Take your fish fillets and cut them into bite sized pieces and place into a large bowl. Next add your Cooking Grade Matcha, 1 tsp lemon juice, 1 tbsp of cornstarch, and egg white to the bowl. Add just a pinch of salt and begin mixing until the fish has been entirely coated, cover the bowl, and refrigerate for an hour to set the marinade set.
Brew a cup of delicious Wakocha, let chill in the fridge.
Take you pan and add enough oil to almost submerge your fish and turn on high. After an hour, take your fish out of the fridge and place in the oil a little bit at a time into the hot oil. Fry until golden brown. Take out of oil and place on a plate covered with a paper towel.
When the Wakocha is cold, cut the green onion and red peppers into rings and roughly chop the garlic. Heat a pan over high and liberally coat with oil (but do not fill with oil- we don’t want to create an oil fire when we add the tea), toss in the garlic and fry until get slightly, then add the green onion. When the onions begin to sweat, add the sake, sugar, and the cup of Wakocha you brewed.
Take your fried fish and add it to the Wakocha simmered aromatic and toss. Add the rest of your lemon juice. Make a quick slurry in a small bowl using the rest of you cornstarch and water, and add. Salt and pepper to taste. Serve.
Well friend, that’ll do it for this week. This dish is not too hard to make and extremely satisfying. I love the fact we can work 2 different teas into one dish, and have both come out in flavor to accentuate the flaky delicious white fish. The pepper is hot, but not overwhelming, and garlic and green onion create a lovely warm and toasted aroma. This is a really great addition to our 6 course meal, and leads perfectly into next week’s dish. But more on that next Friday. So until next time, keep drinking spectacular teas and keeping cooking and eating delicious food!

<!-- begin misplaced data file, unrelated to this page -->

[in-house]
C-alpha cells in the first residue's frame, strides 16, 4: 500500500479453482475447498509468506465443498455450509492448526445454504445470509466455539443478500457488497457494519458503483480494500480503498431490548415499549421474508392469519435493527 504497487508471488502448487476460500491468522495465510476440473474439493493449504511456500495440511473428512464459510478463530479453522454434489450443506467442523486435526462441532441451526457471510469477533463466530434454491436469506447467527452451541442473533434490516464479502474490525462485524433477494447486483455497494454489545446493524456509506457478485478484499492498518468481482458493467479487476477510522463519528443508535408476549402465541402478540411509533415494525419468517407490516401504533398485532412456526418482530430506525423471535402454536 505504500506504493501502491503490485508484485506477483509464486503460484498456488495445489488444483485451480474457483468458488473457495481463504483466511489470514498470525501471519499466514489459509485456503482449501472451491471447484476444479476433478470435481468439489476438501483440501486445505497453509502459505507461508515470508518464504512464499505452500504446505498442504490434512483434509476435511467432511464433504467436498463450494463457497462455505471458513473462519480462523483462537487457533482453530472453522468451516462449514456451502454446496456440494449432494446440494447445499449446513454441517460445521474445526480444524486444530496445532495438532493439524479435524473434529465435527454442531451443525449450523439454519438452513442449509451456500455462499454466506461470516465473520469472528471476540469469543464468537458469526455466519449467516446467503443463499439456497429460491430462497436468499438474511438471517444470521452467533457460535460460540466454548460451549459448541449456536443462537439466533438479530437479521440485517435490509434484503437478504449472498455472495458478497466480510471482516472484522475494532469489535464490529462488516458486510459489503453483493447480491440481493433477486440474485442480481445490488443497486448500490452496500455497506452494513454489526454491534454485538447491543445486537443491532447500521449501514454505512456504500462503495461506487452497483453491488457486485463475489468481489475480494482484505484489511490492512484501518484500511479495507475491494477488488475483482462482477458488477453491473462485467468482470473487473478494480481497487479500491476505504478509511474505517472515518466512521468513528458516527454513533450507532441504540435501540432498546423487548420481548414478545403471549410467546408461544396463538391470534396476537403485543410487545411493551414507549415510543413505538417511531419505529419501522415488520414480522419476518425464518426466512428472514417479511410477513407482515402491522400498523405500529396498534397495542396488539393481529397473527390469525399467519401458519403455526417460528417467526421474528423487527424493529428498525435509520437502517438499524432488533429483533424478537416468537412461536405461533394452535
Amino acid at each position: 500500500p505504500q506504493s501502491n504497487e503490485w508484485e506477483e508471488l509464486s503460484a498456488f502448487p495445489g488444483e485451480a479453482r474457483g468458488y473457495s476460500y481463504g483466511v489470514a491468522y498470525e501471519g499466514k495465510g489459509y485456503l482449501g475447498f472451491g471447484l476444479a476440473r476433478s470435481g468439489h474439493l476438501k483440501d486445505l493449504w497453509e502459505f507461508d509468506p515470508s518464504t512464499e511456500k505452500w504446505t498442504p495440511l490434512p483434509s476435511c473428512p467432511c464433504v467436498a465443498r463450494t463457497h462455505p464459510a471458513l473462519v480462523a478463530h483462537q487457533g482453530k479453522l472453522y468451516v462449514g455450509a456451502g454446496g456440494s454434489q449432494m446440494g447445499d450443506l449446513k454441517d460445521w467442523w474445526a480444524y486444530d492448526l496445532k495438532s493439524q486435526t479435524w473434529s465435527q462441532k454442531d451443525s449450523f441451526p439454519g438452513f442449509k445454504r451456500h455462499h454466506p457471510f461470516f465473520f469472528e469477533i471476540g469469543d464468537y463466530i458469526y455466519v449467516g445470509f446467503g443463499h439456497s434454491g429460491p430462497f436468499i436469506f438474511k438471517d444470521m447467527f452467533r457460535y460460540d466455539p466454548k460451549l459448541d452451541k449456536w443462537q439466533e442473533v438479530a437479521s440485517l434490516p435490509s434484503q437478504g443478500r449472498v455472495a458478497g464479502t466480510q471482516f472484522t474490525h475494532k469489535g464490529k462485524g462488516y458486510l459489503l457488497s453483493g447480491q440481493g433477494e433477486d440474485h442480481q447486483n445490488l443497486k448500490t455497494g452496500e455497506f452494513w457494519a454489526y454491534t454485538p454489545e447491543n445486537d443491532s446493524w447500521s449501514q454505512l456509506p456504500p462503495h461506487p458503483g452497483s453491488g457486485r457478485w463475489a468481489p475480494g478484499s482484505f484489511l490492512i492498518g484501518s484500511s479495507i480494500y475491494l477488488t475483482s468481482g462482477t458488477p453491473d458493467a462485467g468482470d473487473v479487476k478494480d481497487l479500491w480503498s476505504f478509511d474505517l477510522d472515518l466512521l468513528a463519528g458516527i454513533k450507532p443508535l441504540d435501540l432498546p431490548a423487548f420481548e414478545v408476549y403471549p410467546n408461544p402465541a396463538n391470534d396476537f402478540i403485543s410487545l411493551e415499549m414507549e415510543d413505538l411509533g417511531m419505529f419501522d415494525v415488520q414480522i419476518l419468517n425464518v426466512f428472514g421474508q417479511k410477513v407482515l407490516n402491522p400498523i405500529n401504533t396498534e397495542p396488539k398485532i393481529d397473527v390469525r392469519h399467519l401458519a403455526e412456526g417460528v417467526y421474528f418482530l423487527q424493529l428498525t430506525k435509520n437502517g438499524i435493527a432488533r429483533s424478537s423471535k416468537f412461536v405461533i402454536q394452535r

One last thing. I made this dish for our going away party at Obubu, to say goodbye to my Senpai. A few are staying for a bit longer, but my friend, and fellow intern Robin Schmidt, is leaving very soon (by the time this goes up, he’ll have left to go back to Berlin). He taught me so much and happily answered any questions I had, and I wouldn’t have been able to do this without him being here. From brewing me teas I’ve never even heard of, to late nights chatting about games and music; I’ll miss him. So this blog’s dedicated to Robin! Thanks for everything my guy, and good luck with your tea shop; and if you ever need a chef for Komadori Tea, you know who to call.
(Robin and I striking a strong pose)
Kai, Chef, Obubu Intern